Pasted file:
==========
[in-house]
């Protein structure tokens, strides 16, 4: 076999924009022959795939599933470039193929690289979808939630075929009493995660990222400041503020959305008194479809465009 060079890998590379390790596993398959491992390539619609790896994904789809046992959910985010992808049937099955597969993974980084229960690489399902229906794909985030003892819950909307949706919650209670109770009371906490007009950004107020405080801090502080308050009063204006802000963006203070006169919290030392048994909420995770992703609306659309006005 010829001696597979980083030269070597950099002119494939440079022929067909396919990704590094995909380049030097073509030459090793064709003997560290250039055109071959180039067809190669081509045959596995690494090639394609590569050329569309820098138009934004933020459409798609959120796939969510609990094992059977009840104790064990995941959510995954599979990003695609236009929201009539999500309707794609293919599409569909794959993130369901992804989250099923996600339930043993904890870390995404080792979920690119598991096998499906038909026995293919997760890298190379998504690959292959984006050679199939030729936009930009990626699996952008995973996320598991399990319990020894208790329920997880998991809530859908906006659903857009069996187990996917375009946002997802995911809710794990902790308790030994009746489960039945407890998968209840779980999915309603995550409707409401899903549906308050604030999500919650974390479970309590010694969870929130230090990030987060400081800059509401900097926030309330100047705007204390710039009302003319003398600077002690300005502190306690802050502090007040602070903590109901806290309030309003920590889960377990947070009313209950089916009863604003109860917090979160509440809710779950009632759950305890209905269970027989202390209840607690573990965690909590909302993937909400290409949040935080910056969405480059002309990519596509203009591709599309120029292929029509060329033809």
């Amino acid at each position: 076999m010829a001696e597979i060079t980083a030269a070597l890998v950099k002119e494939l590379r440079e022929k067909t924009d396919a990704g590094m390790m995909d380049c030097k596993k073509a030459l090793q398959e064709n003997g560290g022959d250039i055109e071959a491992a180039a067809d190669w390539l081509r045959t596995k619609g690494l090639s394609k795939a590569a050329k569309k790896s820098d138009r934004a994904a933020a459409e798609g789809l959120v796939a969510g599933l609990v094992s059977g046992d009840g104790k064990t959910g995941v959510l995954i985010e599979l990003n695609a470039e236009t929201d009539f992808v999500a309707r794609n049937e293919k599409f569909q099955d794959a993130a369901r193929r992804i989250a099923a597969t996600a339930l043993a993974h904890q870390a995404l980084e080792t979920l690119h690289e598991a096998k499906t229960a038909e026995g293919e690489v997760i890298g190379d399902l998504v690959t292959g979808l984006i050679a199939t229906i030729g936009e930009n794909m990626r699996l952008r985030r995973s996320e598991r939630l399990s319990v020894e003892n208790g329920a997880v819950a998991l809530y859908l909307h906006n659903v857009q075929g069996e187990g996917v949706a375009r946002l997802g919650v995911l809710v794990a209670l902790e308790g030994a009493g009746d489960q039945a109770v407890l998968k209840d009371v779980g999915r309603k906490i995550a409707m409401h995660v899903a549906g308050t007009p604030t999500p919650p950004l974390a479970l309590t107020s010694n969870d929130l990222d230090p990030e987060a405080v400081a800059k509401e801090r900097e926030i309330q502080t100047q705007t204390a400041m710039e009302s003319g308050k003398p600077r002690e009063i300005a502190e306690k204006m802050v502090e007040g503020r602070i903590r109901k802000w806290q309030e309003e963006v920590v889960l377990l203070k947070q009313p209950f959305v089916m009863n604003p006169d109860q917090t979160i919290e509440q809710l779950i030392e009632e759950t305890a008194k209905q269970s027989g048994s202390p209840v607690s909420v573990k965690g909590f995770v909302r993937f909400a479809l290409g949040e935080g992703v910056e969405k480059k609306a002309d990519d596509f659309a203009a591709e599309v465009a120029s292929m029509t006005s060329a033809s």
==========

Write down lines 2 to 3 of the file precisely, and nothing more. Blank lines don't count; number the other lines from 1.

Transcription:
């Protein structure tokens, strides 16, 4: 076999924009022959795939599933470039193929690289979808939630075929009493995660990222400041503020959305008194479809465009 060079890998590379390790596993398959491992390539619609790896994904789809046992959910985010992808049937099955597969993974980084229960690489399902229906794909985030003892819950909307949706919650209670109770009371906490007009950004107020405080801090502080308050009063204006802000963006203070006169919290030392048994909420995770992703609306659309006005 010829001696597979980083030269070597950099002119494939440079022929067909396919990704590094995909380049030097073509030459090793064709003997560290250039055109071959180039067809190669081509045959596995690494090639394609590569050329569309820098138009934004933020459409798609959120796939969510609990094992059977009840104790064990995941959510995954599979990003695609236009929201009539999500309707794609293919599409569909794959993130369901992804989250099923996600339930043993904890870390995404080792979920690119598991096998499906038909026995293919997760890298190379998504690959292959984006050679199939030729936009930009990626699996952008995973996320598991399990319990020894208790329920997880998991809530859908906006659903857009069996187990996917375009946002997802995911809710794990902790308790030994009746489960039945407890998968209840779980999915309603995550409707409401899903549906308050604030999500919650974390479970309590010694969870929130230090990030987060400081800059509401900097926030309330100047705007204390710039009302003319003398600077002690300005502190306690802050502090007040602070903590109901806290309030309003920590889960377990947070009313209950089916009863604003109860917090979160509440809710779950009632759950305890209905269970027989202390209840607690573990965690909590909302993937909400290409949040935080910056969405480059002309990519596509203009591709599309120029292929029509060329033809």
């Amino acid at each position: 076999m010829a001696e597979i060079t980083a030269a070597l890998v950099k002119e494939l590379r440079e022929k067909t924009d396919a990704g590094m390790m995909d380049c030097k596993k073509a030459l090793q398959e064709n003997g560290g022959d250039i055109e071959a491992a180039a067809d190669w390539l081509r045959t596995k619609g690494l090639s394609k795939a590569a050329k569309k790896s820098d138009r934004a994904a933020a459409e798609g789809l959120v796939a969510g599933l609990v094992s059977g046992d009840g104790k064990t959910g995941v959510l995954i985010e599979l990003n695609a470039e236009t929201d009539f992808v999500a309707r794609n049937e293919k599409f569909q099955d794959a993130a369901r193929r992804i989250a099923a597969t996600a339930l043993a993974h904890q870390a995404l980084e080792t979920l690119h690289e598991a096998k499906t229960a038909e026995g293919e690489v997760i890298g190379d399902l998504v690959t292959g979808l984006i050679a199939t229906i030729g936009e930009n794909m990626r699996l952008r985030r995973s996320e598991r939630l399990s319990v020894e003892n208790g329920a997880v819950a998991l809530y859908l909307h906006n659903v857009q075929g069996e187990g996917v949706a375009r946002l997802g919650v995911l809710v794990a209670l902790e308790g030994a009493g009746d489960q039945a109770v407890l998968k209840d009371v779980g999915r309603k906490i995550a409707m409401h995660v899903a549906g308050t007009p604030t999500p919650p950004l974390a479970l309590t107020s010694n969870d929130l990222d230090p990030e987060a405080v400081a800059k509401e801090r900097e926030i309330q502080t100047q705007t204390a400041m710039e009302s003319g308050k003398p600077r002690e009063i300005a502190e306690k204006m802050v502090e007040g503020r602070i903590r109901k802000w806290q309030e309003e963006v920590v889960l377990l203070k947070q009313p209950f959305v089916m009863n604003p006169d109860q917090t979160i919290e509440q809710l779950i030392e009632e759950t305890a008194k209905q269970s027989g048994s202390p209840v607690s909420v573990k965690g909590f995770v909302r993937f909400a479809l290409g949040e935080g992703v910056e969405k480059k609306a002309d990519d596509f659309a203009a591709e599309v465009a120029s292929m029509t006005s060329a033809s």